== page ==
The 1970s was a strange time in the movies, in the sense that you could seemingly get any damn thing on the big screen. The Bingo Long Traveling All-Stars and Motor Kings is a 1976 comedy about Negro League baseball. Billy Dee Williams stars as a Satchel Paige-like pitcher and James Earl Jones as a Josh Gibson-like catcher. They are getting screwed by the owners so they decide to create a barnstorming team and hit the road. For some reason, Richard Pryor is in this, as an outfielder who is trying to pass as Cuban so he can get a shot at the big leagues. This sounds like it could be an interesting insight into the end days of the Negro Leagues. It is not. It is a very silly comedy that falls back on the most ridiculous comedy bits of the old Negro Leagues–giant gloves, clowning around, using midgets–as a way to be accepted by white audiences. Had this been interrogated at all by the film or had the players themselves been given the chance to talk about the bitterness of having to do this, that might have been interesting. Instead, the largely white audience watching this film is invited to laugh at the ridiculousness too. It feels as much like a minstrel show as anything else.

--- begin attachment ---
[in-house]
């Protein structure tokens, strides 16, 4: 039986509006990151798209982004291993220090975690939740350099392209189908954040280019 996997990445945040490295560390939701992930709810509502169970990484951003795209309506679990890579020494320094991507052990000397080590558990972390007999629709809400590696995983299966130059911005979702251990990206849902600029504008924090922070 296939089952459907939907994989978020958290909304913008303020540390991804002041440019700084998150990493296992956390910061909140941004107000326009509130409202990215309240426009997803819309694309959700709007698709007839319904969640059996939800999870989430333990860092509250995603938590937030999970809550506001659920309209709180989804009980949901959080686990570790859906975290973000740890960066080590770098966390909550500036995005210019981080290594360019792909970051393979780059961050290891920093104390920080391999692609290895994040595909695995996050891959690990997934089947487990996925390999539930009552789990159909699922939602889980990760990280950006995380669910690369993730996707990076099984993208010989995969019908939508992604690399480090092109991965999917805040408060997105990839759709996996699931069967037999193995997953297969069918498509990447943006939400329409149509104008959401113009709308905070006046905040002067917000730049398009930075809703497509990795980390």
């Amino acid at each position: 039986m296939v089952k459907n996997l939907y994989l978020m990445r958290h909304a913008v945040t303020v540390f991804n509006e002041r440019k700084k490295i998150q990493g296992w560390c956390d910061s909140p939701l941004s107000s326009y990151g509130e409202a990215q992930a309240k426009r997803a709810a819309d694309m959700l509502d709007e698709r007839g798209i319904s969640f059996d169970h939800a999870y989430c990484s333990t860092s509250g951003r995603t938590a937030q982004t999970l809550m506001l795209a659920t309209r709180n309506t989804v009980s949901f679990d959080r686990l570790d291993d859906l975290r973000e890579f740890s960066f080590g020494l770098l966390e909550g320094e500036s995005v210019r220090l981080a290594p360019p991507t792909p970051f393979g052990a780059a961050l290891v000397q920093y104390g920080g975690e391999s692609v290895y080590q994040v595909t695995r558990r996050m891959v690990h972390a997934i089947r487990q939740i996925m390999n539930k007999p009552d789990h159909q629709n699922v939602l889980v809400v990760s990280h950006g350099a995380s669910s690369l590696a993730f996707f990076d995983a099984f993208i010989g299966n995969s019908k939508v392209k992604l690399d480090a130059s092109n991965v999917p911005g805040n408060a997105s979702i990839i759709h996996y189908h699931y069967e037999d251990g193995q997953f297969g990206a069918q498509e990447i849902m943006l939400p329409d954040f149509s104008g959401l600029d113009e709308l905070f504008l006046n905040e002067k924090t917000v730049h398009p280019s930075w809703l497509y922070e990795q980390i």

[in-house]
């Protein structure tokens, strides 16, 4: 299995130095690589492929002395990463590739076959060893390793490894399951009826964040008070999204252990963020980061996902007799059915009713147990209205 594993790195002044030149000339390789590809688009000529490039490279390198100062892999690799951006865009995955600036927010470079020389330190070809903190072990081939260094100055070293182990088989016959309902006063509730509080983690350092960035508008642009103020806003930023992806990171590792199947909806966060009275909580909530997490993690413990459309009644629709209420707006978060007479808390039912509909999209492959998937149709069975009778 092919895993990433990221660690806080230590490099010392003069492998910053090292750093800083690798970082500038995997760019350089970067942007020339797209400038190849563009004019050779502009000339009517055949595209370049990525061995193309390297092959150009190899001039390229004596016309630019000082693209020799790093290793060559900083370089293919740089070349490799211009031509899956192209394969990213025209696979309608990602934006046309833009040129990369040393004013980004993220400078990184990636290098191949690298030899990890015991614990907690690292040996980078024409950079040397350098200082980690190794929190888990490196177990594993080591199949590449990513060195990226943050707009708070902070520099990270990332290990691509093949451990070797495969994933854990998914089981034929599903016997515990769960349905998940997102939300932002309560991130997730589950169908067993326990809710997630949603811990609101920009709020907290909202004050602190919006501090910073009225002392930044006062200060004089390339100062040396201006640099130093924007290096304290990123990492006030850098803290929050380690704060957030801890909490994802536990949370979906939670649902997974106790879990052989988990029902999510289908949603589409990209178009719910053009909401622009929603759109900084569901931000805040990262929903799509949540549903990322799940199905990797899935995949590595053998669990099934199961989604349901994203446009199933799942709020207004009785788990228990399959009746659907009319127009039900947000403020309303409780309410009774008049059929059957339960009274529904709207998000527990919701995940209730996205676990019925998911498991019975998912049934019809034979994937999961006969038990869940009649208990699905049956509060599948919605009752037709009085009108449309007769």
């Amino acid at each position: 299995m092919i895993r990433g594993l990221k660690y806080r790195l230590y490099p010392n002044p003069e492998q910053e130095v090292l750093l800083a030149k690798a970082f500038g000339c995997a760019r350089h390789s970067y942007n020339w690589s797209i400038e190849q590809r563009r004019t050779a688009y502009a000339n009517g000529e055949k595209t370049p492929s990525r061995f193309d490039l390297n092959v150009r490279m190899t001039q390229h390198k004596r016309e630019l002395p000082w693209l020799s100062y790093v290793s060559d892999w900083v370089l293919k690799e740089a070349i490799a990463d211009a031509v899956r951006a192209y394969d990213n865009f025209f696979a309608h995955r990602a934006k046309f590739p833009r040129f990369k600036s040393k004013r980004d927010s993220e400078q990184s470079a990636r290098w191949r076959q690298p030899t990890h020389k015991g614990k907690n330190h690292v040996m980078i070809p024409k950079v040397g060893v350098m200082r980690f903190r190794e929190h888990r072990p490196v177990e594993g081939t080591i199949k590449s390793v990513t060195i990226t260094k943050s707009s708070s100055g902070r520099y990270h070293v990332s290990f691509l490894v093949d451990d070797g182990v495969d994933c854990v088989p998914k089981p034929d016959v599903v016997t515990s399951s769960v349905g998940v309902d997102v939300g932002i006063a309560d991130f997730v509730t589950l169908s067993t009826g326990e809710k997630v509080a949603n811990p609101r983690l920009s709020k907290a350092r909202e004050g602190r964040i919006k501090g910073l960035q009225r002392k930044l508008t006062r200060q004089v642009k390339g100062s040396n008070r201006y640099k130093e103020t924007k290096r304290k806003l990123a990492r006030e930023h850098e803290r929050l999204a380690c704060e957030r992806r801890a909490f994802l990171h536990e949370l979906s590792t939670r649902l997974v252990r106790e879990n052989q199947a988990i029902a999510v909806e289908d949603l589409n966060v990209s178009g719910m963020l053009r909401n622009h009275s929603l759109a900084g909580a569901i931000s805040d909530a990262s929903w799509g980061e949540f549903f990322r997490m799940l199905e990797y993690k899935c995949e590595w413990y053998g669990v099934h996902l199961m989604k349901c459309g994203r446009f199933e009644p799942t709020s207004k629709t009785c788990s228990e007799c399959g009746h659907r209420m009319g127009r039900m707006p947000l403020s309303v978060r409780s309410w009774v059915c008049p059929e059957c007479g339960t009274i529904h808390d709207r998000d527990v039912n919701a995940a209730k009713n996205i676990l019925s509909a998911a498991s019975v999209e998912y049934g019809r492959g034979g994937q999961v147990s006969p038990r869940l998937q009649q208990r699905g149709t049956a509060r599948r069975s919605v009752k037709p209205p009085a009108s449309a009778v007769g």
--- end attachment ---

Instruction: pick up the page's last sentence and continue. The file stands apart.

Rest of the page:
I’m not sure who thought this was a good idea, but it was a pretty big production. Motown Records founder and general exploiter Berry Gordy was behind the film, so that probably explains part of it. I’m surprised the owners weren’t the heroes of the film given this fact! Evidently, Spielberg was quite interested in directing this, but when Jaws went huge, he had bigger things to do. So John Badham directed instead. You might not know Badham by name, but you most certainly know his work, as he went on to direct Saturday Night Fever, War Games, and Short Circuit. In other words, he was the kind of steady Hollywood director who is far from being an auteur, but could produce capable work, though not so much in this case. This was his first feature movie, having done a dozen or so TV movies.
Somehow this was well-reviewed at the time, with everyone from Roger Ebert to Stanley Kauffmann mostly liking it. I….why?
The whole thing is available on YouTube, so have at it.